That doctrine means they provide systematic help to business especially in high tech on a scale which is not understood by British policy-makers who take American free market rhetoric at face value.  What America actually does makes British anxieties about “picking winners” look absurdly querulous.  We think somehow our business leaders are risk averse when they aren’t worse than anywhere else. The problem is we expect them to bear more risk than in the US because there is a shortage of smart Government procurement and support for innovation. America helps its high-tech start-ups much further on the long journey to market than here. Elon Musk would not have got where he is without very substantial federal and state funds – about $7b according to one estimate12Elon Musk hates Government subsidies. His companies love them. Grid News 30.4.22 Good Jobs First estimated it was $5b of subsidy back in 2015.. In Britain he would be denounced as a subsidy junkie. During my time as minister I noticed how the US Government became increasingly interested in extending the life of the International Space Station, having at first opposed the idea. The explanation was that it would mean that they could provide bigger long-term contracts to Elon Musk to supply it – a good example of smart industrial policy which the UK would find hard to grasp. America also has significant state funds which are often not included in comparative analyses of national industrial policies. (Elon Musk got over $1b from the state of Nevada to locate Tesla there and build a giga factory.) America has fewer constraints on these programmes than the rules of the European Single Market which are far more market liberal – as the European rules were heavily influenced by Margaret Thatcher’s Britain in the heyday of free market thinking.

Here is a statement from a programme director in DARPA describing how he promoted new semi-conductor technologies.

“Take the case of thin-film technologies. In that case I funded two parallel programs. I funded IBM, because they were convinced that the parallel junction for thin-film SOI wasn’t going to go on forever, and they wanted more thick-film SOIs for the company manufacturing purposes. And then I funded Lincoln Labs to do thin-film SOI…. I pitted Lincoln against IBM…. So, they both succeeded, and IBM is still manufacturing thick-film SOI today.”13Sharon Weinberger The Imagineers of War: The Untold Story of DARPA, the Pentagon Agency that Changed the World Penguin Random House 2017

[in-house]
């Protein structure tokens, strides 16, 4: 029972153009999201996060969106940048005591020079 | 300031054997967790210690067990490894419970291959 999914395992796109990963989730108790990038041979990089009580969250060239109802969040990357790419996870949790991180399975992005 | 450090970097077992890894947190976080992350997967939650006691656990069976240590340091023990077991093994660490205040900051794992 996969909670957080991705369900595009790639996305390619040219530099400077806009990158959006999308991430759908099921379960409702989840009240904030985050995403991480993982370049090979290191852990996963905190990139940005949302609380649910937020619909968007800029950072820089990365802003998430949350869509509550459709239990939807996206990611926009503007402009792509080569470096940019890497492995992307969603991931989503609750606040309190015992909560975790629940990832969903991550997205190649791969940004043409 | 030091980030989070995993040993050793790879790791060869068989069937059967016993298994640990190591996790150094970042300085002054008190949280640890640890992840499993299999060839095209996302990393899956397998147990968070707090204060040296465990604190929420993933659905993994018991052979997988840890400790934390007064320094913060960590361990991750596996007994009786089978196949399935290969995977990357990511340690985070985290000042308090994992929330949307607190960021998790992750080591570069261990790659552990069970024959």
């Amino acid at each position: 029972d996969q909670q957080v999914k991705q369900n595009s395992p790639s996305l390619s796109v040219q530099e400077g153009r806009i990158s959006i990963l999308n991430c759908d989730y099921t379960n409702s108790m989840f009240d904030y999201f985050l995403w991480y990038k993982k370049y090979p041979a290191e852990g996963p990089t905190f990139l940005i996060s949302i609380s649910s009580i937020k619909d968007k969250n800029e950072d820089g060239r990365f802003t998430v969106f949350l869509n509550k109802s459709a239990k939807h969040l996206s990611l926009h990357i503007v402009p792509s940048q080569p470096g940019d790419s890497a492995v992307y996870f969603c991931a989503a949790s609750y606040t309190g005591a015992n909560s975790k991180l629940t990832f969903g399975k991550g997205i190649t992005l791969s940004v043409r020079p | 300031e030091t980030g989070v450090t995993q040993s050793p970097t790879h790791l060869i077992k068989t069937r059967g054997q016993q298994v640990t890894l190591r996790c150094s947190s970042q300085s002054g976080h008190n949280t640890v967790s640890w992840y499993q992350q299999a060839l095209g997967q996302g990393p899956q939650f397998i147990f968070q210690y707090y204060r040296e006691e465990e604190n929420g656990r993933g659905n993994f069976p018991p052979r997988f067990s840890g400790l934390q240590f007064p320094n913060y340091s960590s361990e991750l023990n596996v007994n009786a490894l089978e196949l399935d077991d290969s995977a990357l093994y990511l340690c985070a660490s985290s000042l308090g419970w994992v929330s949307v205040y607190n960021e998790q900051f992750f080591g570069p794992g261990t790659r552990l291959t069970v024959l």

He was doing that under Ronald Reagan. Imagine British officials with the self-confidence, technical grasp and political support to operate like that.

The British purists who do not think we can have any kind of industrial strategy are actually the creatures of very peculiar circumstances – the extraordinary good fortune of the American security umbrella over us. That means they we have not had to work out if some new technology is needed to help protect our security and hence our freedoms. But the only reason we can operate like that is because America protects us and one way they do that is by having an American industrial strategy. Our belief we can avoid having an industrial strategy is just free-riding on America’s willingness to have one. That is a legitimate policy for a small open economy but inadequate for a medium-sized one and we certainly should not elevate it to a matter of high economic principle. The most significant shift in Government policy on technology over the past twenty years is the return of this security-oriented thinking, captured in the Own, Collaborate, Access approach of the Integrated Review.